According to the results of the study, 9 of 13 beef plants sampled in Brazil were found to be contaminated with Listeria strains.
A study published in the journal Microorganisms analyzed fifty beef samples from beef plants in Mato Grosso, Brazil, the largest beef producer, and exporter.
Currently, more than 70 countries import fresh beef from Brazil, including Asia, the Netherlands, Italy, and Eastern Europe, while the US has banned imports of fresh beef from that country.
The study, conducted over a six-month period, sampled 50 cuts of beef, and researchers isolated Listeria spp. In 18 samples and Listeria monocytogenes in six of them.
While the researchers found a 12% prevalence of Listeria monocytogenes, the presence of Listeria spp. was three times higher.
Microbiologists often use the detection of Listeria spp. As an indication for the presence of L. monocytogenes. “These findings are of concern because they show that these positive plants are also suitable for the growth of Listeria monocytogenes,” said the research team.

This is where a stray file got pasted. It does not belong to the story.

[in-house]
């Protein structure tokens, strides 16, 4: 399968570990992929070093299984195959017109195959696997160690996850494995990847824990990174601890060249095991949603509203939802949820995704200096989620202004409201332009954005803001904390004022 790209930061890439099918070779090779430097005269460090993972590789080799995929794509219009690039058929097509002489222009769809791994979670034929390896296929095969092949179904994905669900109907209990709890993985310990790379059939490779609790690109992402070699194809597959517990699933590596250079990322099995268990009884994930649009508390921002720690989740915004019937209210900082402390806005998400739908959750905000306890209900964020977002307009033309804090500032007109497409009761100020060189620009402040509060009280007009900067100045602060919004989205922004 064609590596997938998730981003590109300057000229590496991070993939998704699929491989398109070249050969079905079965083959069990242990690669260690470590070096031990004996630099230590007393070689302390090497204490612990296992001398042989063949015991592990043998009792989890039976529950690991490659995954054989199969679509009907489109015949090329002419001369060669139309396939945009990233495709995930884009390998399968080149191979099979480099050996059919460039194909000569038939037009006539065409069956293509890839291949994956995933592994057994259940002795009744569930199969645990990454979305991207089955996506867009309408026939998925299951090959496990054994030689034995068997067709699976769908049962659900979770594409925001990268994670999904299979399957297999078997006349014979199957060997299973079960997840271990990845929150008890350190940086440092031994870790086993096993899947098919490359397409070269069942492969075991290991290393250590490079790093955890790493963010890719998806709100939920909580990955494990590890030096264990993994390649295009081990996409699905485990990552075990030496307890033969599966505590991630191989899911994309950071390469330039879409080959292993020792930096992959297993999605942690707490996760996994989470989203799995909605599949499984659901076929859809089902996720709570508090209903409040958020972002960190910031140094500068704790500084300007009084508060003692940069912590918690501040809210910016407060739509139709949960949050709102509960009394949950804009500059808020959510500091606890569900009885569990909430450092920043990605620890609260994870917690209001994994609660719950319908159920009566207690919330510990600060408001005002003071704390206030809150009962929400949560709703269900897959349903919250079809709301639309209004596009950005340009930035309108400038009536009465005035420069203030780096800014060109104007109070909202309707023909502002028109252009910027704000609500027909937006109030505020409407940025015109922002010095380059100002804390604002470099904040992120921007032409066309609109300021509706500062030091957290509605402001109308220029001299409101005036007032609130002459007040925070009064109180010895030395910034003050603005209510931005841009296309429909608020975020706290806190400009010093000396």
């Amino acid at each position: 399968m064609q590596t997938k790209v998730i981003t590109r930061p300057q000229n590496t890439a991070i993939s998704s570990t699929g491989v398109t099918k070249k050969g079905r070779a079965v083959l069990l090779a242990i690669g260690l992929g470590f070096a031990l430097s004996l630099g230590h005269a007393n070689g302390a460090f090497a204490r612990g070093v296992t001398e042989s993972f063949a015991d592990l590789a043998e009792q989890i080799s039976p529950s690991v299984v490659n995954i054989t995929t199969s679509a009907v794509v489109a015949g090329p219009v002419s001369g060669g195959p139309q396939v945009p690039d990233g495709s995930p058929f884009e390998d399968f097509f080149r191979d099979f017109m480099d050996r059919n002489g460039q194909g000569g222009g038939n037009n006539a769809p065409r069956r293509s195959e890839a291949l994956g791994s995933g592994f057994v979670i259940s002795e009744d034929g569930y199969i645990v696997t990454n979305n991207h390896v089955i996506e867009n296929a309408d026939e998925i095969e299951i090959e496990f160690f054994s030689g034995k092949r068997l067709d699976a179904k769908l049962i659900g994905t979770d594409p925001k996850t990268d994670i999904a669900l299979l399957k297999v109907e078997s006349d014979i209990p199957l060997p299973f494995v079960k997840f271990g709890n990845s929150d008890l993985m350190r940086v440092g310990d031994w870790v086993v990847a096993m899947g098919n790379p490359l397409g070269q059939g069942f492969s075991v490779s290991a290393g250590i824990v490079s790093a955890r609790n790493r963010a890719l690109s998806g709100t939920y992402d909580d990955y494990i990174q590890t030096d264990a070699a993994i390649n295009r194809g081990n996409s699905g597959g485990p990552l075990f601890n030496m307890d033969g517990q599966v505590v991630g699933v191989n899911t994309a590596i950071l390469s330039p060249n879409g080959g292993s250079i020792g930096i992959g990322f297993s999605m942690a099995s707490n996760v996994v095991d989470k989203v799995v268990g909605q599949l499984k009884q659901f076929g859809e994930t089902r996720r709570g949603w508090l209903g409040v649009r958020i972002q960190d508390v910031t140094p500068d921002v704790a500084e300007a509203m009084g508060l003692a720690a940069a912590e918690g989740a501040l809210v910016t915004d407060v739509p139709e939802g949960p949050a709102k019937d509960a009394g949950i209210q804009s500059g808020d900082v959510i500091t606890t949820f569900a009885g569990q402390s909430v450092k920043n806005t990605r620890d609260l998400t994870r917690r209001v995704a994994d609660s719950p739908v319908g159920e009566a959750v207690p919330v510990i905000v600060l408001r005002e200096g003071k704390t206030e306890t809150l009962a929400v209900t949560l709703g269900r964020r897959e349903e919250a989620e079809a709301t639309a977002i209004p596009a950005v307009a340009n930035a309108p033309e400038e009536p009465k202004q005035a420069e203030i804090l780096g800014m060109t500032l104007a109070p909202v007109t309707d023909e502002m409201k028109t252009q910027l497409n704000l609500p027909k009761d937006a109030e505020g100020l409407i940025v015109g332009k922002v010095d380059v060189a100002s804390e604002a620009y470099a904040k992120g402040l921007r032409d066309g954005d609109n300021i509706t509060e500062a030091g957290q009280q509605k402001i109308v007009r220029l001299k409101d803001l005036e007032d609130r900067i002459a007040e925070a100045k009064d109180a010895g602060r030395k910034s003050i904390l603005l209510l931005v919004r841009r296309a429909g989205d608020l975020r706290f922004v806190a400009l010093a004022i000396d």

According to the Centers for Disease Control and Prevention, foods contaminated with Listeria monocytogenes lead to a serious infection called Listeriosis that could prove fatal.
Disinfectant and antibiotic-resistant strains
Most isolated samples responded to antibiotic treatment, although some strains isolated from different plants showed high resistance to sulfonamides, cefoxitin, and cefepime.
Also, the two strains showed a high rate of resistance to sodium hypochlorite – one of the most commonly used disinfectants in industry and production farms.
According to the research team, the beef industry should implement stricter cleaning and disinfection measures to avoid a pandemic situation.
“This situation poses a risk not only to the Brazilian population but also to the populations of countries that import beef from these processors,” the researchers said.
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